Average national gasoline prices have soared to a record high of $5 a gallon. The price of natural gas, which heats many homes in America, has roughly tripled over the last year. And electric grid monitors nationwide are warning of blackouts and brownouts this summer. These effects on ordinary residents’ living standards require an immediate national environmental policy rethink, reflecting a new appreciation of cheap, reliable energy.
While Russia’s war on Ukraine and easy monetary policy have contributed to rising energy prices, policymaker opposition to traditional energy production and distribution is also a big reason for price increases. The Biden administration canceled the Keystone XL pipeline, banned oil and gas leases on federal land, and implemented numerous new burdensome regulations on production. Last year’s federal infrastructure legislation created a state carbon dioxide reduction mandate. Net-zero requirements at all levels of government and from many institutions reject traditional energy.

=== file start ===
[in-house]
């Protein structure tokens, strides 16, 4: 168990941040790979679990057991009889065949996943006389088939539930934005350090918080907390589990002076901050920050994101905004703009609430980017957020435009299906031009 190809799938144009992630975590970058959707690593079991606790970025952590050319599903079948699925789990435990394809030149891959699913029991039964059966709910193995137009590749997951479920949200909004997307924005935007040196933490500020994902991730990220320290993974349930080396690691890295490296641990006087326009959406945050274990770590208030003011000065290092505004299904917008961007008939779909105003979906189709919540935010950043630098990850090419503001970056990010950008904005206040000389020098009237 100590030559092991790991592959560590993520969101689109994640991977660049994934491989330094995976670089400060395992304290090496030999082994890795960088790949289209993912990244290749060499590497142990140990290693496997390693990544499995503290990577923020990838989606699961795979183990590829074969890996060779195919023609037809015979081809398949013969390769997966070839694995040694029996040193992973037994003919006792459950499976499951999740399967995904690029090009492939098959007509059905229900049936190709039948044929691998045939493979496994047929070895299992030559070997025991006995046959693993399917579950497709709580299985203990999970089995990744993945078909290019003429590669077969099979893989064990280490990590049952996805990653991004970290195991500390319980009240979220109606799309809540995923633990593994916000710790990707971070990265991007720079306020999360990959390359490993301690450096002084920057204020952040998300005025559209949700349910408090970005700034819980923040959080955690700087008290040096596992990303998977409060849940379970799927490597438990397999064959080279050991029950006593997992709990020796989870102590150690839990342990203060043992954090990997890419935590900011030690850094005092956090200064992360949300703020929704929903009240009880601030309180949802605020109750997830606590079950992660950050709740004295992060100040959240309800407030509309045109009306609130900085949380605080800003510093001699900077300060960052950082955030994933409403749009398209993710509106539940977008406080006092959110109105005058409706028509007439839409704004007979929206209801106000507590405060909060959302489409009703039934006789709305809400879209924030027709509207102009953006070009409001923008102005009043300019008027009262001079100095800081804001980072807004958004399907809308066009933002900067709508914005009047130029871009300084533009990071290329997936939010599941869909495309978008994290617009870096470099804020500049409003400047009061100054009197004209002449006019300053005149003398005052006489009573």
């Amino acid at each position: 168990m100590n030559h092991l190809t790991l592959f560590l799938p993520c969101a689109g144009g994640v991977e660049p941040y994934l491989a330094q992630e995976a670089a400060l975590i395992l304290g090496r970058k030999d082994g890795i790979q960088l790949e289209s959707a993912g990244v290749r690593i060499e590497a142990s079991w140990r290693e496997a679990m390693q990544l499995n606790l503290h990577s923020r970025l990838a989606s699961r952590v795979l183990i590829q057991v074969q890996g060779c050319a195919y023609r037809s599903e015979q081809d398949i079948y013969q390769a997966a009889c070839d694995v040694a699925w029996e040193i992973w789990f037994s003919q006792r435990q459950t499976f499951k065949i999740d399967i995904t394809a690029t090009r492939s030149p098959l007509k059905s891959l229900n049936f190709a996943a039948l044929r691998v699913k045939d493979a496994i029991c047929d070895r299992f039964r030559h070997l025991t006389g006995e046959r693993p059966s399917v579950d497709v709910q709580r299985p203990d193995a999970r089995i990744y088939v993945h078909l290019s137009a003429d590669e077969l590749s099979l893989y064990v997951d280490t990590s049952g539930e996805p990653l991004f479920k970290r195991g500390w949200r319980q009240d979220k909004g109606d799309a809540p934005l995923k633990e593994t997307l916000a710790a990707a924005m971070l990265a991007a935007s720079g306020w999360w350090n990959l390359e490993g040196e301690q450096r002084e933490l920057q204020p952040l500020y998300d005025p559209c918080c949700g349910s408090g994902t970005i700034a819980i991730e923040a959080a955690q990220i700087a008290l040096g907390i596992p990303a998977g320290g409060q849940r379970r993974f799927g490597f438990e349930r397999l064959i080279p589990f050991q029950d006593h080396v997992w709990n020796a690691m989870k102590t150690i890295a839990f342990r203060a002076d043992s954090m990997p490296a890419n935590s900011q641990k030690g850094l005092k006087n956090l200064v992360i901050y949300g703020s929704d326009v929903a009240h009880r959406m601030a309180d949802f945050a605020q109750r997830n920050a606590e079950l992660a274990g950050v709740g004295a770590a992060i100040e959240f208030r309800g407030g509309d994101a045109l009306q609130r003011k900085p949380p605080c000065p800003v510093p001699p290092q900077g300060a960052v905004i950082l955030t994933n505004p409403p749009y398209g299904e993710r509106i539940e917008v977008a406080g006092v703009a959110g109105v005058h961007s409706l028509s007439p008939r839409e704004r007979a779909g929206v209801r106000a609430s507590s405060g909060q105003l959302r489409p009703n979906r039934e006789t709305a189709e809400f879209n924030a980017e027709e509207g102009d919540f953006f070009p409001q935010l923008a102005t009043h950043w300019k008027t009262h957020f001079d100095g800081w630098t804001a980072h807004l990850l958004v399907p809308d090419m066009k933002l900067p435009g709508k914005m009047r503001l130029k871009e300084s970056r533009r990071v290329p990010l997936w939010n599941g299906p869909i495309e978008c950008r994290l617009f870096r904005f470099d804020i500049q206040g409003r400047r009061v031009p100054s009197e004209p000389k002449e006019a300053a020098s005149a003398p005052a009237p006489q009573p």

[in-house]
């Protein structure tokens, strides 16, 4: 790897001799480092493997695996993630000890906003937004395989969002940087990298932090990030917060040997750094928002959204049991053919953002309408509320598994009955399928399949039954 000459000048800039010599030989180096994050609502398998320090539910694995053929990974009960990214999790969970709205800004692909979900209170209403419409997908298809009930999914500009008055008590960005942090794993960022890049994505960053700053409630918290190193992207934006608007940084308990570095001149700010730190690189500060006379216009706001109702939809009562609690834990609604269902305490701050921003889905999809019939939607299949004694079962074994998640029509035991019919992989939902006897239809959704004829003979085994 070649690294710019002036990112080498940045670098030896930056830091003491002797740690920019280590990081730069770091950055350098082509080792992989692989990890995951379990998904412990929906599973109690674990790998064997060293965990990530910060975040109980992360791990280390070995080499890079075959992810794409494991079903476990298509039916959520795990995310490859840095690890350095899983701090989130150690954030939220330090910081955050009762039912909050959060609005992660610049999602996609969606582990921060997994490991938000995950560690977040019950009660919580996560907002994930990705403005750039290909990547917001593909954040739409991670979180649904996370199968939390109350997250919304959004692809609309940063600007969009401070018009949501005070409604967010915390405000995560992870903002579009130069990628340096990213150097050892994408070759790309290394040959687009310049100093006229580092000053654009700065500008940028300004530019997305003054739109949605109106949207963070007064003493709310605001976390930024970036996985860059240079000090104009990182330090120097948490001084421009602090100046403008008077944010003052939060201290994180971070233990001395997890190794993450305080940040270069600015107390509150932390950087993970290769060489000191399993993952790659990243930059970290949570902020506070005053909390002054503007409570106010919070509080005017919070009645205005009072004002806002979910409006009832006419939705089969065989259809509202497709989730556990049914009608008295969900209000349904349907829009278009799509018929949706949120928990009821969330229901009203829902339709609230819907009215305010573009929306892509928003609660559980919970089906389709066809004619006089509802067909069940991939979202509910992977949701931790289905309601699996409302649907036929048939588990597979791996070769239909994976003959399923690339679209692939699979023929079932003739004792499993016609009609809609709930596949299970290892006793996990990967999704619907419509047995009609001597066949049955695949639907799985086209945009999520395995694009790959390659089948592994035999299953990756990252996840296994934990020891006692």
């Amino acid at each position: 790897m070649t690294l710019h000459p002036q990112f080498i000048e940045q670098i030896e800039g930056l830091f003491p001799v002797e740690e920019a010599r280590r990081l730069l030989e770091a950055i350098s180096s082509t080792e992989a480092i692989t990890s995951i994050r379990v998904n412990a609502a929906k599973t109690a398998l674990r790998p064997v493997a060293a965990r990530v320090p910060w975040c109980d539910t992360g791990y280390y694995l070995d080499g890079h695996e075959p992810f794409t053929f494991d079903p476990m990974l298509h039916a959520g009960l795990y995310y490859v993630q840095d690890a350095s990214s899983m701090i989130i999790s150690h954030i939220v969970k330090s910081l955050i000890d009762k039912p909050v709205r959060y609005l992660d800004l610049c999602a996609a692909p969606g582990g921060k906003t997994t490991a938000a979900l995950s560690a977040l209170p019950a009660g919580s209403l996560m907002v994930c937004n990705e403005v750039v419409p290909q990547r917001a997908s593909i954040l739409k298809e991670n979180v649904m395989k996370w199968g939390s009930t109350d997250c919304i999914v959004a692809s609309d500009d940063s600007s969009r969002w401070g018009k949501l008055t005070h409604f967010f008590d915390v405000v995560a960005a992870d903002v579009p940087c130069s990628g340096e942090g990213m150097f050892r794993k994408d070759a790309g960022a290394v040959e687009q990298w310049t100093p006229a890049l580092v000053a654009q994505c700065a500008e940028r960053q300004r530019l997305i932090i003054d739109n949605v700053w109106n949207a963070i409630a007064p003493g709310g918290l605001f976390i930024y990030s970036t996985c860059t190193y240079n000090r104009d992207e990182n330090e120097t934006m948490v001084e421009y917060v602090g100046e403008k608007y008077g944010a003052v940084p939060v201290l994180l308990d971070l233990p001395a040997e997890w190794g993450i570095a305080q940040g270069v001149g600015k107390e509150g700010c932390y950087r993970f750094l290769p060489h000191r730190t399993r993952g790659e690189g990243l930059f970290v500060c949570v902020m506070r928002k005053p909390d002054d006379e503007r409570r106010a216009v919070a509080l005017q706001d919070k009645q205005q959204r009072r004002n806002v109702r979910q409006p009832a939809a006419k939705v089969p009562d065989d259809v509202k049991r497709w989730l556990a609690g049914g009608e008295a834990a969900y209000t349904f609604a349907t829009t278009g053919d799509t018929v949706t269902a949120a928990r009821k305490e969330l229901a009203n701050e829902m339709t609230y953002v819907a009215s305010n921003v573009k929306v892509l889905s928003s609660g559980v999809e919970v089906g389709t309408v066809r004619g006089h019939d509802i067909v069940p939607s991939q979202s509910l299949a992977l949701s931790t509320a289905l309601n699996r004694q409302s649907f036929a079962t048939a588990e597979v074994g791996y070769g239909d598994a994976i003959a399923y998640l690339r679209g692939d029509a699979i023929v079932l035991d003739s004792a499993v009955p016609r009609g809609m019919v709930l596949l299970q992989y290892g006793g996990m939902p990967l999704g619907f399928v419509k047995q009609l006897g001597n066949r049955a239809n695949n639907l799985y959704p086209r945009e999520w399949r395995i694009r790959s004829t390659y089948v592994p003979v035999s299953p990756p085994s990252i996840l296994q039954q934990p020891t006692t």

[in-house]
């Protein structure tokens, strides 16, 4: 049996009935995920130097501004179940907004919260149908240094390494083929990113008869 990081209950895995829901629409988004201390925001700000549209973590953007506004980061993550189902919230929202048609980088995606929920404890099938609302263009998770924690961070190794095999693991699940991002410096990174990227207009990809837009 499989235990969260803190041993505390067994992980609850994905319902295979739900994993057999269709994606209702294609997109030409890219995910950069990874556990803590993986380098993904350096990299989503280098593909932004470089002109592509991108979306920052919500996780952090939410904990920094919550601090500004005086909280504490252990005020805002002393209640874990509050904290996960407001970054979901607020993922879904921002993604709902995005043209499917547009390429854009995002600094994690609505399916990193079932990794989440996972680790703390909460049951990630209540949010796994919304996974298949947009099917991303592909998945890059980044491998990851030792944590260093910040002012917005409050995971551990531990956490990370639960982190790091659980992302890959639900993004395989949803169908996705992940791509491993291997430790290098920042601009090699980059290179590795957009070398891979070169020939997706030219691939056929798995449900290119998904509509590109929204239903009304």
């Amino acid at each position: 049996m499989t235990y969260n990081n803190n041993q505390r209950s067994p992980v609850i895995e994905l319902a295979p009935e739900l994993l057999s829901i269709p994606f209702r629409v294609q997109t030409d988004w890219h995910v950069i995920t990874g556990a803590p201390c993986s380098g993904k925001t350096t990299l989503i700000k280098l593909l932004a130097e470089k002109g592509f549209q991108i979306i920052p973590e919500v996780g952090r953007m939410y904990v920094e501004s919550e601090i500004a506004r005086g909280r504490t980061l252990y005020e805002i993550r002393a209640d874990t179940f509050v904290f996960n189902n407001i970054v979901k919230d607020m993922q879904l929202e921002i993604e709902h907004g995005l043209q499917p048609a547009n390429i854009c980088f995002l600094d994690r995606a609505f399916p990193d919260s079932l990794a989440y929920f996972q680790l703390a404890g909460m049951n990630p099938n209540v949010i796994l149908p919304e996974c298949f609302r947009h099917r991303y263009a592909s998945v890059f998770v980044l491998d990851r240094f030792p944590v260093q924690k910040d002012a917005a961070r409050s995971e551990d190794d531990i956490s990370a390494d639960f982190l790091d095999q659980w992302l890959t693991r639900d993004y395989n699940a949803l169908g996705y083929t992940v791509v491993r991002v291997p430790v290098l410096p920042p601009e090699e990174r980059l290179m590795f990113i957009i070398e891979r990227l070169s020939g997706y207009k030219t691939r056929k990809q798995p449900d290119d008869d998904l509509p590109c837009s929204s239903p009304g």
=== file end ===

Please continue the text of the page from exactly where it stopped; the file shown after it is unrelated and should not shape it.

This matters because the price of energy is ultimately a function of supply and demand. On the same basis, however, policymakers can immediately help lower energy costs by reversing costly green policies. They should strongly champion oil and gas development and distribution.
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